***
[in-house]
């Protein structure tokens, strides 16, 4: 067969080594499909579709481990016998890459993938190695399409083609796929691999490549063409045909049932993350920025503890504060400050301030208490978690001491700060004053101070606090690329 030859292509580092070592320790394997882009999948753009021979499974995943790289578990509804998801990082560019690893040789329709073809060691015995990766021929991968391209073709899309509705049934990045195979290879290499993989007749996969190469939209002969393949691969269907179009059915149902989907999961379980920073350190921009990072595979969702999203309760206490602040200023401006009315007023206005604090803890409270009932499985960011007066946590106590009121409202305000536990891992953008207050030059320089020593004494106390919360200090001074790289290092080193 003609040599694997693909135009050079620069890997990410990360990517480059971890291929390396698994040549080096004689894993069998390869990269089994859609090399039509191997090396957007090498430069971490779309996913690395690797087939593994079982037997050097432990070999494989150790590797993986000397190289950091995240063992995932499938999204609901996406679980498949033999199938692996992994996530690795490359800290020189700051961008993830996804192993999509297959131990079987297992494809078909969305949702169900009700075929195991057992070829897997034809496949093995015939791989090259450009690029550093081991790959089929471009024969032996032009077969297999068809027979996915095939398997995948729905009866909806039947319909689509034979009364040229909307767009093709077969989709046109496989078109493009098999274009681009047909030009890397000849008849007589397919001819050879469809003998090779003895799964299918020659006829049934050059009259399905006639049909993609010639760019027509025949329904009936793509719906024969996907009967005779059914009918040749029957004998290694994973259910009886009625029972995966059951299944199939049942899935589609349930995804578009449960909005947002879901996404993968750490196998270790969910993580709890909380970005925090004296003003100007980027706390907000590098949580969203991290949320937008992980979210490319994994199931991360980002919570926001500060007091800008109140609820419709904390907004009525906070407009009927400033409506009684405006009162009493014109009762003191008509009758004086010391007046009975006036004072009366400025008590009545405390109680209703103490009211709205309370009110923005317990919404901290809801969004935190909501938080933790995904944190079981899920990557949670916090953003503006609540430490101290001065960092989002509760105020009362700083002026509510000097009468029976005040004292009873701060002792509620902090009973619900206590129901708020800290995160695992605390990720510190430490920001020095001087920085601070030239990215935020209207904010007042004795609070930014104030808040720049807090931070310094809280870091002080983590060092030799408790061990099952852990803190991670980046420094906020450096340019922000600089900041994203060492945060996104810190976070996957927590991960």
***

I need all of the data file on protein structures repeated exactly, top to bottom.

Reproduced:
[in-house]
């Protein structure tokens, strides 16, 4: 067969080594499909579709481990016998890459993938190695399409083609796929691999490549063409045909049932993350920025503890504060400050301030208490978690001491700060004053101070606090690329 030859292509580092070592320790394997882009999948753009021979499974995943790289578990509804998801990082560019690893040789329709073809060691015995990766021929991968391209073709899309509705049934990045195979290879290499993989007749996969190469939209002969393949691969269907179009059915149902989907999961379980920073350190921009990072595979969702999203309760206490602040200023401006009315007023206005604090803890409270009932499985960011007066946590106590009121409202305000536990891992953008207050030059320089020593004494106390919360200090001074790289290092080193 003609040599694997693909135009050079620069890997990410990360990517480059971890291929390396698994040549080096004689894993069998390869990269089994859609090399039509191997090396957007090498430069971490779309996913690395690797087939593994079982037997050097432990070999494989150790590797993986000397190289950091995240063992995932499938999204609901996406679980498949033999199938692996992994996530690795490359800290020189700051961008993830996804192993999509297959131990079987297992494809078909969305949702169900009700075929195991057992070829897997034809496949093995015939791989090259450009690029550093081991790959089929471009024969032996032009077969297999068809027979996915095939398997995948729905009866909806039947319909689509034979009364040229909307767009093709077969989709046109496989078109493009098999274009681009047909030009890397000849008849007589397919001819050879469809003998090779003895799964299918020659006829049934050059009259399905006639049909993609010639760019027509025949329904009936793509719906024969996907009967005779059914009918040749029957004998290694994973259910009886009625029972995966059951299944199939049942899935589609349930995804578009449960909005947002879901996404993968750490196998270790969910993580709890909380970005925090004296003003100007980027706390907000590098949580969203991290949320937008992980979210490319994994199931991360980002919570926001500060007091800008109140609820419709904390907004009525906070407009009927400033409506009684405006009162009493014109009762003191008509009758004086010391007046009975006036004072009366400025008590009545405390109680209703103490009211709205309370009110923005317990919404901290809801969004935190909501938080933790995904944190079981899920990557949670916090953003503006609540430490101290001065960092989002509760105020009362700083002026509510000097009468029976005040004292009873701060002792509620902090009973619900206590129901708020800290995160695992605390990720510190430490920001020095001087920085601070030239990215935020209207904010007042004795609070930014104030808040720049807090931070310094809280870091002080983590060092030799408790061990099952852990803190991670980046420094906020450096340019922000600089900041994203060492945060996104810190976070996957927590991960």